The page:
Sometimes the solution a reader might suggest is wrong, but often they are pointing out something that needs to be addressed.
 
What do you do? I sit on it. I sat on it for quite a while. Then rewrote it. It wasn't a redraft. It was a new story, arising organically from the previous one. I realized I hadn't written the story I'd wanted to, but I only found out what I did want to write by writing the dud, and that was a training.
 
Childhood readings of Rudyard Kipling's poem 'If' come back to me at many stages of the writing process, including feedback. It depends who's doing the criticising, as to how much worth you give their opinions. Some readers are astonishingly uncritical, seeming to like everything put in front of them, while others would be better off picking fleas out of a baboon's fur, for they detest anyone who's done something they can't be bothered to attempt. I once managed a computer suite, where a weirdo spent all day logging onto forums and customer review sites to post bitchy comments, even though he knew nothing about the book, film or music album. I banned him.

I had a good old rant, a while back, about a crime novel that mysteriously managed sales in the millions, despite being one of the worst bits of writing I've come across. It's worth looking at the widely varying Amazon reviews for the book in question, which range from adulatory to scathing:

https://colony.litopia.com/index.php?threads/the-percentage-game.3790/

People have differing tastes. As the old saying goes: "You can please some of the people all of the time, you can please all of the people some of the time, but you can't please all of the people all of the time”.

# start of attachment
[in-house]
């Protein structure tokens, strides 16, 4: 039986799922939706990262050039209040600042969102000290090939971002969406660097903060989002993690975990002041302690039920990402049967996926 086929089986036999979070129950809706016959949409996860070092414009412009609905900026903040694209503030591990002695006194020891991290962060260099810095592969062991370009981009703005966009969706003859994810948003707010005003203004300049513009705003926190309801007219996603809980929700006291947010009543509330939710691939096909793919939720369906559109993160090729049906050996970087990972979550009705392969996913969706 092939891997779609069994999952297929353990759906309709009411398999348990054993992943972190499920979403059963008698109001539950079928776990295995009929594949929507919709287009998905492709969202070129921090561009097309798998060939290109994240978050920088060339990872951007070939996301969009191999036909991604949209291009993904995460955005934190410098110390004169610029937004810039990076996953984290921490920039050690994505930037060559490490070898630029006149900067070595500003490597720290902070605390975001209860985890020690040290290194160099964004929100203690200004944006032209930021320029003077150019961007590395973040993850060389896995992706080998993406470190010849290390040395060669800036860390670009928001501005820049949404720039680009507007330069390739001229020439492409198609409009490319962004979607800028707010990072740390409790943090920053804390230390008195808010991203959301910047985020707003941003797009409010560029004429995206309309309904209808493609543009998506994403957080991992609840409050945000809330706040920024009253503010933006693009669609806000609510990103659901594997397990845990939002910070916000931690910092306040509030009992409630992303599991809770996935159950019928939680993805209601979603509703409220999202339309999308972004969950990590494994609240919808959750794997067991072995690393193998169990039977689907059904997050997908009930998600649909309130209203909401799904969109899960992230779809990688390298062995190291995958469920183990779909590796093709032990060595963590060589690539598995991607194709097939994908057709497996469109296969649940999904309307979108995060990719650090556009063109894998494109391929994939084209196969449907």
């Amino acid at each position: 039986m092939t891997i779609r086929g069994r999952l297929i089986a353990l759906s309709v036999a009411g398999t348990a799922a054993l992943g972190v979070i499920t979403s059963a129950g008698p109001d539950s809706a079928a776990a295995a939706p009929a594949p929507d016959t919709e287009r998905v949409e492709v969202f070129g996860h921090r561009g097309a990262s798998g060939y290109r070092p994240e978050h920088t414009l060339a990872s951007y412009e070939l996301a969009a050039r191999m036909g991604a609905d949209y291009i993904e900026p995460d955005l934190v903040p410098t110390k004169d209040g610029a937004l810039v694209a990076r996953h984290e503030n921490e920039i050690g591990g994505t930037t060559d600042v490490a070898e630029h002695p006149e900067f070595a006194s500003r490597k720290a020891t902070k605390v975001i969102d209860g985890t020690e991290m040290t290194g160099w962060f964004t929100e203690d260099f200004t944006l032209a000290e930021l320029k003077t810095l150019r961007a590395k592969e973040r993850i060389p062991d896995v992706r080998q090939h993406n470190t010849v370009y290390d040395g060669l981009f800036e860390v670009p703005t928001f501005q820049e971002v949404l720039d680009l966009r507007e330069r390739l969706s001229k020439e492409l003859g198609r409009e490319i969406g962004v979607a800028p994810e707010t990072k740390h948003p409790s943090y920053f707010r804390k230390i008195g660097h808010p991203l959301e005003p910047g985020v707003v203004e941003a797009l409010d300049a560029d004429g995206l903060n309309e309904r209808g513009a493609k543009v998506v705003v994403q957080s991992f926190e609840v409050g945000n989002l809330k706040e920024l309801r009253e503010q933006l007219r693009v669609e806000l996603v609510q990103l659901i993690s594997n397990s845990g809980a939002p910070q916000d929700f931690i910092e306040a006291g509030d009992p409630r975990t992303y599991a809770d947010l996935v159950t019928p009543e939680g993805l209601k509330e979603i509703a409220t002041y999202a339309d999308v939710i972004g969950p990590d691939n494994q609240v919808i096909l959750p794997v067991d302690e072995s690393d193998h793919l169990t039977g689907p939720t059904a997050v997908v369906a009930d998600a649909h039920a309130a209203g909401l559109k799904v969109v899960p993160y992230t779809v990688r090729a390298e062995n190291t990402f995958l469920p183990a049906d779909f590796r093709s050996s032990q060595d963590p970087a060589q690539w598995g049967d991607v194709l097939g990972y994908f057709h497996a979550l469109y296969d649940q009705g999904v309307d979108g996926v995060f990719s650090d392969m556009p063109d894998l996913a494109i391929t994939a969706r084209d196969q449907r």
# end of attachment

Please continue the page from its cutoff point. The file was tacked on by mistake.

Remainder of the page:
The ultimate point is, do you please yourself? How would you feel if you sold out, abandoning your principles, to write lowest common denominator garbage that nonetheless sold to mouth-breathers who move their lips while reading? You might be making money, but is that the only measure of success?
 
Critique is so important. Recieving feedback feels like a christmas present, and I always hope my MS is littered with hash comments. For me, the harsher the better. It's a great way to learn. Sit back, look at it, and then think ...
 
I thrive off it. I'm constantly trying out new techniques and styles and the last thing I ever want is empty platitudes. The only way to really learn is through honest critique, and yes, sometimes it can feel harsh but very often those are the critiques from which I learn the most.

And as @Tim James so rightly points out, the more your receive critique the better you become at interpreting them and getting to the root of any problem that might exist.

But giving critique is also essential. The more you critique other people's work the better you are able to self criticise and look at your own work objectively.